How to Protect Yourself from Ticks while Camping

September 2019

Ah, the great outdoors. Connecting with nature is a lot of fun and provides many people with a necessary escape from reality. However, there are a few pests that can cause you some serious trouble when you're out in the woods. Of all the pests you are likely to encounter on the trail, ticks, in particular, can be a major concern for casual and avid campers alike. While ticks are difficult to detect, there are a few steps you can take to limit your chances of exposure. Knowing where ticks tend to live, how to check for ticks and what preventative measures to take can help keep you safe from ticks.

Where do Ticks Live?

While ticks feed on animals and humans, they don't live on their hosts and don't generally cause infestations indoors. Rather, ticks stay close to hosts and typically inhabit grassy, wooded areas with dense vegetation. As a result, forests and trails surrounding campsites are great homes for ticks.

Because ticks cannot fly and don't jump like fleas, they take a "questing" position in order to attach themselves to a host. Questing is when a tick perches on the edge of a leaf, stem, or blade of grass and extends its front legs in hopes of climbing on to a host that brushes against it. Ticks will get into a question position when they sense an animal or human nearby. They can detect hosts in several ways. For instance, ticks can detect carbon dioxide, body heat, body odor, and sometimes even the shadow of a nearby host. If a host, such as a deer, raccoon, dog, cat, or human brushes against the questing tick, it will either attach itself quickly to the host or crawl around the hosts looking for a place suitable place to feed.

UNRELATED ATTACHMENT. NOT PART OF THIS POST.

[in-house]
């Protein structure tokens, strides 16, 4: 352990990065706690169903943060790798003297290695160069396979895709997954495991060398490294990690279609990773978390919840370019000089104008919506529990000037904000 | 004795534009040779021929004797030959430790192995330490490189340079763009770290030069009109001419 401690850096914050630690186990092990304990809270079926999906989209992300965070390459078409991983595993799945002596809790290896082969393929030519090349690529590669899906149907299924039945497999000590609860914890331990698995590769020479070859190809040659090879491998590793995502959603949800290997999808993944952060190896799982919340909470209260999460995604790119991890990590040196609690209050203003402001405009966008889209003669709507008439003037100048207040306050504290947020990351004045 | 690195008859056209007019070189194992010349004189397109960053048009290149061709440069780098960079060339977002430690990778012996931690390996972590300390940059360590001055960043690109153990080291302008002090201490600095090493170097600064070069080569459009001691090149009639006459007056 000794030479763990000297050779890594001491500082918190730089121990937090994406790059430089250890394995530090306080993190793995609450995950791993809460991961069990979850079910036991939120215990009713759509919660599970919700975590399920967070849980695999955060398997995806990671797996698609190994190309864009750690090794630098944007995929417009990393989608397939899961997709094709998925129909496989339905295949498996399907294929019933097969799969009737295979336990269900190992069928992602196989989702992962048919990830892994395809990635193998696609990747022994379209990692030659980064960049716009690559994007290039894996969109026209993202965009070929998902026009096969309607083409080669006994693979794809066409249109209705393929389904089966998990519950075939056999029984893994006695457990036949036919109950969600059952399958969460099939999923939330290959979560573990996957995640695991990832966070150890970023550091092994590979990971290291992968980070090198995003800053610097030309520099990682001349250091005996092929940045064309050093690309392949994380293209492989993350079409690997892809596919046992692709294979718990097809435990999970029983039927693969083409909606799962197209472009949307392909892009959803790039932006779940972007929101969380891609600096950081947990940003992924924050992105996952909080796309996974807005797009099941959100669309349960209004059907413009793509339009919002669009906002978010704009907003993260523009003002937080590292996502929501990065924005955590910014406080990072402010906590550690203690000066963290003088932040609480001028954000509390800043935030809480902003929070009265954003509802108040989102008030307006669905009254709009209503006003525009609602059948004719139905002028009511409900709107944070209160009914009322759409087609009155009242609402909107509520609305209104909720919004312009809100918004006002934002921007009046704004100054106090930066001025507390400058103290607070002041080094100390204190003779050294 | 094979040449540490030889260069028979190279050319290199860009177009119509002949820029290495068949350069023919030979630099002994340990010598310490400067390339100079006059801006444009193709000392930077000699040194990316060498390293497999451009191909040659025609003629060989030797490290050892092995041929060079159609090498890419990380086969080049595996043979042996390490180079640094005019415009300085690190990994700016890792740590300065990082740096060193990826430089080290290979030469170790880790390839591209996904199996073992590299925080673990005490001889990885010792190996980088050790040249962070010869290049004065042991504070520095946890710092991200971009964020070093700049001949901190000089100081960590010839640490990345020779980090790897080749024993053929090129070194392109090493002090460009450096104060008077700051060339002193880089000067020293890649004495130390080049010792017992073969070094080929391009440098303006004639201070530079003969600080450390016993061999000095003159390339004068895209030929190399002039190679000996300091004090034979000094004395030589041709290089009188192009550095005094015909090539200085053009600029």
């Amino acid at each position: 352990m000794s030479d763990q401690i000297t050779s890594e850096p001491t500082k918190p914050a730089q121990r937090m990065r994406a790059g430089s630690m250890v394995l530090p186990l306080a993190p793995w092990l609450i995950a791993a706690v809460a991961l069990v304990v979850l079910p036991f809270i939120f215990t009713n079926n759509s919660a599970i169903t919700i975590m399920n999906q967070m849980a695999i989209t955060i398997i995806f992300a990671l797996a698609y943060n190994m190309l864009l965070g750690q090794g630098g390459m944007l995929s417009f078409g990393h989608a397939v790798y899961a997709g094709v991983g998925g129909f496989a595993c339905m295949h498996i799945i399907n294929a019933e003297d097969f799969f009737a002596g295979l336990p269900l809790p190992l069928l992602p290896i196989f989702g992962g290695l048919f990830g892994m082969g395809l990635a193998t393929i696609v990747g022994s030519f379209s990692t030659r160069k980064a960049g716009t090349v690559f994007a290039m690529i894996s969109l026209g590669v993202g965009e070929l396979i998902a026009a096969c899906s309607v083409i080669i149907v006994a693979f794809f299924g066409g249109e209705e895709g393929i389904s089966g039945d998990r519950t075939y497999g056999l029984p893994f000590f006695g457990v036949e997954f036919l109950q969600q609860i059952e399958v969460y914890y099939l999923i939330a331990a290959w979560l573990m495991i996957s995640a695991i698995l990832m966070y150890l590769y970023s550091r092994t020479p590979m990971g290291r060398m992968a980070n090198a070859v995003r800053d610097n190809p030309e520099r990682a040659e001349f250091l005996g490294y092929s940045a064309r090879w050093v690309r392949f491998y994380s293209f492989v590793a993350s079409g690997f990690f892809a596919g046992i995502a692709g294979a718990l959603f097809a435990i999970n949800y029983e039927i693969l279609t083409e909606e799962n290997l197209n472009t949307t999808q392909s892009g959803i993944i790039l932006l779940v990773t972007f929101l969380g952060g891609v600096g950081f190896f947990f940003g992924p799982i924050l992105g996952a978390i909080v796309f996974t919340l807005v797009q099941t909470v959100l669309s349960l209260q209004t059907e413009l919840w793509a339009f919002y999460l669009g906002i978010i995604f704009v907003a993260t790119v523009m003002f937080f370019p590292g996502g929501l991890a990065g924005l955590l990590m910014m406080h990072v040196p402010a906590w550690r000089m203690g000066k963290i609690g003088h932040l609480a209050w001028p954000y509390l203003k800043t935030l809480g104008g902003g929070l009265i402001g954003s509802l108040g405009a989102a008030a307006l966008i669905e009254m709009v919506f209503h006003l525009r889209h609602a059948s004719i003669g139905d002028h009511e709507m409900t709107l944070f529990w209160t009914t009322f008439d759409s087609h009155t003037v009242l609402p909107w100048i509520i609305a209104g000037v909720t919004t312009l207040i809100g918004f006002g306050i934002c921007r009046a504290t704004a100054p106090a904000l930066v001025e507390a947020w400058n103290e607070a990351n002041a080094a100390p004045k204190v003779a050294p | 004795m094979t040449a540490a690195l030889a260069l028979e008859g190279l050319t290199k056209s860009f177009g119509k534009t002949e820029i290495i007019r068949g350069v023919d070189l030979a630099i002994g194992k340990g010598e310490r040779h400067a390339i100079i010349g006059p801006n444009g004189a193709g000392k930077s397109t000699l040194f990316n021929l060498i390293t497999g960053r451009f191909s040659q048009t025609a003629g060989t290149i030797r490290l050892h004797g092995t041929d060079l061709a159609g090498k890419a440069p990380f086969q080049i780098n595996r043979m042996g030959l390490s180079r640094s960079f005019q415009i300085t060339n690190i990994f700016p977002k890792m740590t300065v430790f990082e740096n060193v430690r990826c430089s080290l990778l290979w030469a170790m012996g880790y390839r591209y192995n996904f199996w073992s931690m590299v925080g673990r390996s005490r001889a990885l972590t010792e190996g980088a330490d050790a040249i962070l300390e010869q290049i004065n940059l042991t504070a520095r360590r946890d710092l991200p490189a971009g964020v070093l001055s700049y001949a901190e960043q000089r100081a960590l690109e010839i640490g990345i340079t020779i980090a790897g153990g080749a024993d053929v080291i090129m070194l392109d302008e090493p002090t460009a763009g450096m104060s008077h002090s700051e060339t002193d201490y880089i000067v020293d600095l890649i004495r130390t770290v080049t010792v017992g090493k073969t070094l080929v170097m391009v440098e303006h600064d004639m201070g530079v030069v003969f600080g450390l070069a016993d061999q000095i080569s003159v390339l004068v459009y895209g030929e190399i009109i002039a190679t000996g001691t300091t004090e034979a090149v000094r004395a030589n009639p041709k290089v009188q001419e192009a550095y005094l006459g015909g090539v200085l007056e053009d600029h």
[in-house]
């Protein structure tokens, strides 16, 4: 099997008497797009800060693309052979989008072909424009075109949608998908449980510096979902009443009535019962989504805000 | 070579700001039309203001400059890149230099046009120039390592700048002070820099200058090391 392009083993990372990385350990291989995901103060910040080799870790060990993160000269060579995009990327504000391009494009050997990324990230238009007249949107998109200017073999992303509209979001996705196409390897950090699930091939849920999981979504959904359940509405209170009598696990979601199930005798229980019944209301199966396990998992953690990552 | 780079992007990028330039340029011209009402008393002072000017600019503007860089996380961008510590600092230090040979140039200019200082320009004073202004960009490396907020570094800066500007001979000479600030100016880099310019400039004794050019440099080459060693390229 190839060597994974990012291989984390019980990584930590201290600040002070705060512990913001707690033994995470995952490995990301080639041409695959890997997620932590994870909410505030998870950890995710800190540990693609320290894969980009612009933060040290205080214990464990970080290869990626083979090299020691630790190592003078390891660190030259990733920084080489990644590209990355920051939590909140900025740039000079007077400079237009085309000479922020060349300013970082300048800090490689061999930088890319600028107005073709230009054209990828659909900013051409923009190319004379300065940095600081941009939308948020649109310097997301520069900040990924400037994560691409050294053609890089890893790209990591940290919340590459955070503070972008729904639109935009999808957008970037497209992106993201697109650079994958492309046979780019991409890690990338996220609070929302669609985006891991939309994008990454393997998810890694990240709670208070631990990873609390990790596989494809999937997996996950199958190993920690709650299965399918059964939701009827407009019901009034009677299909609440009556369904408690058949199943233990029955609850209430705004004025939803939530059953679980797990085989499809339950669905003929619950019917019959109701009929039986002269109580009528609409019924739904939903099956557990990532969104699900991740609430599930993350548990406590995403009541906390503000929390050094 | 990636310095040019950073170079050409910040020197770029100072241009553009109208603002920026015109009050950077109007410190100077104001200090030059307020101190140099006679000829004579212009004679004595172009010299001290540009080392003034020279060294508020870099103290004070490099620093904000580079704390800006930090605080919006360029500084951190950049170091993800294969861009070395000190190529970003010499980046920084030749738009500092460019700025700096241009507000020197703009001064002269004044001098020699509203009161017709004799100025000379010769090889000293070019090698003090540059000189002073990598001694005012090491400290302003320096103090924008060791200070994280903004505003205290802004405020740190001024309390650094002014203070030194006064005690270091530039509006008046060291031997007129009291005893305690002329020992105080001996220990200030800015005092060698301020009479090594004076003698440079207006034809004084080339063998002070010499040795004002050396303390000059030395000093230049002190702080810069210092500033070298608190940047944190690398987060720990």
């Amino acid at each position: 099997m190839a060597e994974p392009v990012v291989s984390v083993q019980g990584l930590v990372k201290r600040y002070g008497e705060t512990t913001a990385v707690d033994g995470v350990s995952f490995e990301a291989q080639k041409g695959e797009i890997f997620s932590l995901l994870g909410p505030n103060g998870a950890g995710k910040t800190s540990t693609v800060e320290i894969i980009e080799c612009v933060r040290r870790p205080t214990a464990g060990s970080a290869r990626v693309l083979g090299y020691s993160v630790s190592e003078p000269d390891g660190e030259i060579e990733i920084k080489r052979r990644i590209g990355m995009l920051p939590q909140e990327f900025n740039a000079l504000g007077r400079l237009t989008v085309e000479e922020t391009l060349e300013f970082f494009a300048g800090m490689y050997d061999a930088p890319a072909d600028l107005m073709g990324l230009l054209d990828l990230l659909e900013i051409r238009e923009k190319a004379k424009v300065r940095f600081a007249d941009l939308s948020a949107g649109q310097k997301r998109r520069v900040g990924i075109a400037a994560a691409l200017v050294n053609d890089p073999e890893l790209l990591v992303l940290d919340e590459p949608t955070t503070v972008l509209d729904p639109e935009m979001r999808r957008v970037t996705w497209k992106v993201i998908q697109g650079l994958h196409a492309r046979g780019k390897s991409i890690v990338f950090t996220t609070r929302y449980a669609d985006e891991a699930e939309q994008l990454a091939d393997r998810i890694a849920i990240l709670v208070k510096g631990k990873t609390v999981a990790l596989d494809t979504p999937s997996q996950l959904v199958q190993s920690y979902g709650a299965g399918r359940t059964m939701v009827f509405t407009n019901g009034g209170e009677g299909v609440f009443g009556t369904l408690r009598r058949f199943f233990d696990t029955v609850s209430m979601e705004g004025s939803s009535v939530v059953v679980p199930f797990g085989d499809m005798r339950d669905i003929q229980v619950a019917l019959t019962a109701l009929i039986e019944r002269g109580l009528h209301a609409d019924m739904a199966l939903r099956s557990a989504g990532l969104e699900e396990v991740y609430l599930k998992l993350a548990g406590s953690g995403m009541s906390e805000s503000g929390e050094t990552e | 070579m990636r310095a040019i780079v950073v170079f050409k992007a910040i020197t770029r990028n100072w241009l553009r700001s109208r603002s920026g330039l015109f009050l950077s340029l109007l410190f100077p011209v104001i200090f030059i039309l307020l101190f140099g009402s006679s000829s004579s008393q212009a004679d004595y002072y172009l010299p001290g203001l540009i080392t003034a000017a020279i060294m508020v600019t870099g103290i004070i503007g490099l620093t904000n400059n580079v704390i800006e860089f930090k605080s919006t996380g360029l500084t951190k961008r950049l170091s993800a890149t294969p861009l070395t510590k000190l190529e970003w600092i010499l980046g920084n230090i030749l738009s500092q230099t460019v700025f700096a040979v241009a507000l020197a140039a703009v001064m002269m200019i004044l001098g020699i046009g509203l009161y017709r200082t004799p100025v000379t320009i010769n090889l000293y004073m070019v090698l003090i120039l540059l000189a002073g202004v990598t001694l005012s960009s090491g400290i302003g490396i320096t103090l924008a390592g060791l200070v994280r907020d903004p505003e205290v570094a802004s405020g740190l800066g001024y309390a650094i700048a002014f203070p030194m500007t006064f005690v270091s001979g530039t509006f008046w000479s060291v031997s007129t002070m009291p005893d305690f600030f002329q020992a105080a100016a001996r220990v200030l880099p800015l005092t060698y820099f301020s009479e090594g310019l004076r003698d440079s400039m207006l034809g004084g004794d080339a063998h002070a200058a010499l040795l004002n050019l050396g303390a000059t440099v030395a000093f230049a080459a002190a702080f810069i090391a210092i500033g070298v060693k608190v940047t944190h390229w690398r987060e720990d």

Checking for Ticks

Any time you return from a potential tick habitat, you should be checking yourself for ticks. Since ticks are so small, you have to look closely and carefully in order to find one. In addition to looking, it is important to use your hands to feel for ticks. Ticks like to find spots on your body that are warm, moist, and dark. While you should check your entire body, you should pay close attention to the backs of your knees, armpits, waistline, groin, scalp, and neck. In addition to checking yourself for ticks, you should check your belongings and pets as well. If you do discover a tick, you should remove it immediately. The best way to remove a tick is to use a pair of fine tweezers and to pull the tick away firmly, being careful not to crush or squeeze the tick. By removing a tick sooner rather than later, you are lowering your risk of Lyme disease and other tick-borne diseases such as anaplasmosis and Rocky Mountain spotted fever.

Tick Prevention

The possibility of being bitten by a tick shouldn't prevent you from getting outside and enjoying the great outdoors. In order to lower your chances of getting a tick, you should follow these tips:

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